Rs3.3 bn compensation offered, but Gujarat riots victims sceptical (Roundup)

May 23rd, 2008 - 1:38 am ICT by admin  

A file-photo of P. Chidambaram

New Delhi/Ahmedabad, May 22 (IANS) Six years after communal violence ravaged Gujarat, the Indian government Thursday announced a compensation package of Rs.3.32 billion ($77 million) for the survivors and families of those killed in riots. Many victims and rights campaigners, however, remained sceptical if it will really help the needy. “A compensation of Rs.350,000 will be given to the families of each of the 1,169 people who died in the riots. The total amount for this comes to Rs.40.19 crore (Rs.401 million),” Finance Minister P. Chidambaram told reporters in New Delhi.

He said the decision was taken at a cabinet meeting held Thursday.

Chidambaram said this compensation was in addition to what the state government has alraedy given to the riot victims.

He said the compensation was on par with what the victims of 1984 anti-Sikh riots in Delhi had received.

Around 3,000 Sikhs were killed in the anti-Sikh riots which broke out after the assassination of prime minister Indira Gandhi Oct 31, 1984.

Chidambaram said an amount of Rs.296 million was earmarked for the 2,548 people injured in the Gujarat violence. Each of them will get Rs.125,000 as compensation.

For those who suffered financial losses due to damage to property, an amount of Rs.2.62 billion has been sanctioned.

Violence broke out in parts of Gujarat after 59 Hindus were killed near Godhra town when a mob allegedly torched two coaches of the Sabarmati Express train. In the retaliatory violence that raged for weeks, more than 1,000 people were killed, majority of them Muslims.

“The victims, whose residential property had been damaged, will get an additional ex-gratia of 10 times the amount given by the state less the amount already paid by the state. The additional liability on the same thus comes to Rs.2.62 billion,” said Chidambaram.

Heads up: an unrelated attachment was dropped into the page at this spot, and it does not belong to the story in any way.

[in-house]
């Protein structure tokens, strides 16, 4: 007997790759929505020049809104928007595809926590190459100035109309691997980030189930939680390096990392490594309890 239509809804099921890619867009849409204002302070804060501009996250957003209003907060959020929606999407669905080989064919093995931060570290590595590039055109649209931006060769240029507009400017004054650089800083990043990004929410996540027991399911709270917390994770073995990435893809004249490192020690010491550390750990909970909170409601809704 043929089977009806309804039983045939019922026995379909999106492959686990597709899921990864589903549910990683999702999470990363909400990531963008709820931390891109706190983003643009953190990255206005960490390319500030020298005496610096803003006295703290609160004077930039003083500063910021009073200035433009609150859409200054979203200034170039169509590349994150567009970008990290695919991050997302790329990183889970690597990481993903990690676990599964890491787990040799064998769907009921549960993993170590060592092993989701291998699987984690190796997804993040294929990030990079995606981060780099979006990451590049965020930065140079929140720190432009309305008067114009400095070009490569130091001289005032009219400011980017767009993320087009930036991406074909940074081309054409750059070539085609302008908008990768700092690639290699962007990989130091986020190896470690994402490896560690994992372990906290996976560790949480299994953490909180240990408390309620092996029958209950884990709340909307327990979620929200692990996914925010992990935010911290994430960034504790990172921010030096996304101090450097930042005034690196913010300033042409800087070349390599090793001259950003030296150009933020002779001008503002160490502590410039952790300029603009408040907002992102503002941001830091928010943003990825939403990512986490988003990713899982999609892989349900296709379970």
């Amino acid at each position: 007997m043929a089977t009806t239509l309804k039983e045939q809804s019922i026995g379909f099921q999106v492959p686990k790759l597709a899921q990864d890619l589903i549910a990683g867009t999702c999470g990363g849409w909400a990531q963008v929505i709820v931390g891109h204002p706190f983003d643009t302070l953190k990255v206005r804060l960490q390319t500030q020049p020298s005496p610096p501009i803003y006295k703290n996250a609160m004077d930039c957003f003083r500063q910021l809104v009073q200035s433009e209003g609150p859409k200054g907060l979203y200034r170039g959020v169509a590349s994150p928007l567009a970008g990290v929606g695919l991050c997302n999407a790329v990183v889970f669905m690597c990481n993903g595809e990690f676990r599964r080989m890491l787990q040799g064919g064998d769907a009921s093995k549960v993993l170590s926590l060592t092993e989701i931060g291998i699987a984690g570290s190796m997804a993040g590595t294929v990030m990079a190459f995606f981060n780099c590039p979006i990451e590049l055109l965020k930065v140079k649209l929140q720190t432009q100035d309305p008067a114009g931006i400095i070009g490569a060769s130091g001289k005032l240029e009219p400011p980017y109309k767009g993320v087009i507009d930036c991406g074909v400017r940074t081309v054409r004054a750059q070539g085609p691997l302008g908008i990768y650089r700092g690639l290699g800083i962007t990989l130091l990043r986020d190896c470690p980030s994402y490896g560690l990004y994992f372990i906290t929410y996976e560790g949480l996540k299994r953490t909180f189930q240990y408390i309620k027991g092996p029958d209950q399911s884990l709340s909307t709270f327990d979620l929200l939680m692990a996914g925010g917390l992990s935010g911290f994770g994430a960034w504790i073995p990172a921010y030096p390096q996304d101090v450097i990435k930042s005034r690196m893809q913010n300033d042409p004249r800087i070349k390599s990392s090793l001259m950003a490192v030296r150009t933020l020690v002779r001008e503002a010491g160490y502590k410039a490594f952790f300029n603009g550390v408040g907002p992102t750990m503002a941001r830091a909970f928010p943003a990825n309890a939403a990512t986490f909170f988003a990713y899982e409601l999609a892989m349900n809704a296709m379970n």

The finance minister said the same yardstick would apply in the case of damage done to the uninsured commercial and industrial properties.

“The decision for payment of additional ex-gratia to the victims riots, for damage to their residential properties and uninsured commercial, industrial properties will keep them at par with the measures taken in respect of victims of anti-Sikh riots of 1984,” he said.

Many victims and rights activists, however, were sceptical about the massive package.

“I am hearing this sort of compensation ever since it was announced for anti-Sikh riot victims. The whole thing seems to be a hoax to me,” said Mukul Sinha, the Ahmedabad-based lawyer of the rights group Jan Sangharsh Manch (JSM) who has been representing the victims before an inquiry panel.

“First, the government should with all sincerity decide who should get what,” Sinha said.

He said many victims were yet to be identified even in case of much-talked-about massacres. Even today no one knows how many people are missing, he said.

Mohammad Salim, a violence victim from Naroda-Patiya area in Ahmedabad, told IANS that there was massive loss to properties and 700 houses were looted and burnt in the locality.

“A perfunctory survey was carried out by the state government and even today 40 percent of the people whose houses were destroyed are yet to get any compensation. Only those who lost their kith or kin have been compensated,” he said.

Ayubhai Lalsab Qureshi, another victim of from the same neighbourhood, became emotional recounting how a mob had lynched his six-year-old son and seven-year-old daughter.

“I have received Rs.500,000 so far,” he said.

“The government had given me a bond of Rs.60,000 for each of my deceased kid. Three months ago, I was given Rs.350,000 in compensation for the deaths and property lost and for my other two kids who had sustained serious injuries,” he said.

Anwarbhai from Ode village, 105 km from here, told IANS: “I lost 17 of my kith and kin. As to the destruction of properties, no one had realized that Rs.50,000 had been announced as compensation for houses destroyed. This sort of tragedy had befallen us for the first time. And when we were given paltry Rs.500, Rs.1,000 and Rs.1,500, we never realized we were taken for a ride and the original sum was much, much higher.”

Another victim of Ode village, requesting not to be named, said: “Will we ever get the compensation that has been announced today? Or will we be hoping against hope?”

Father Cedric Prakash, who runs NGO Prashant in Ahmedabad, said: “We have to look at the package announced in two ways and with caution.”

“When a disaster strikes, people are in need of financial help and it has to come as early as possible. When the central government announces a package after six years, one needs to think why is it so late and has it come out of genuine concern for the victims. One also needs to ask why the state government has not been more proactive,” he said.

“Overall, maybe, it is better late than never to provide financial help.”

When contacted, Gujarat Home Minister Amit Shah refused to comment.

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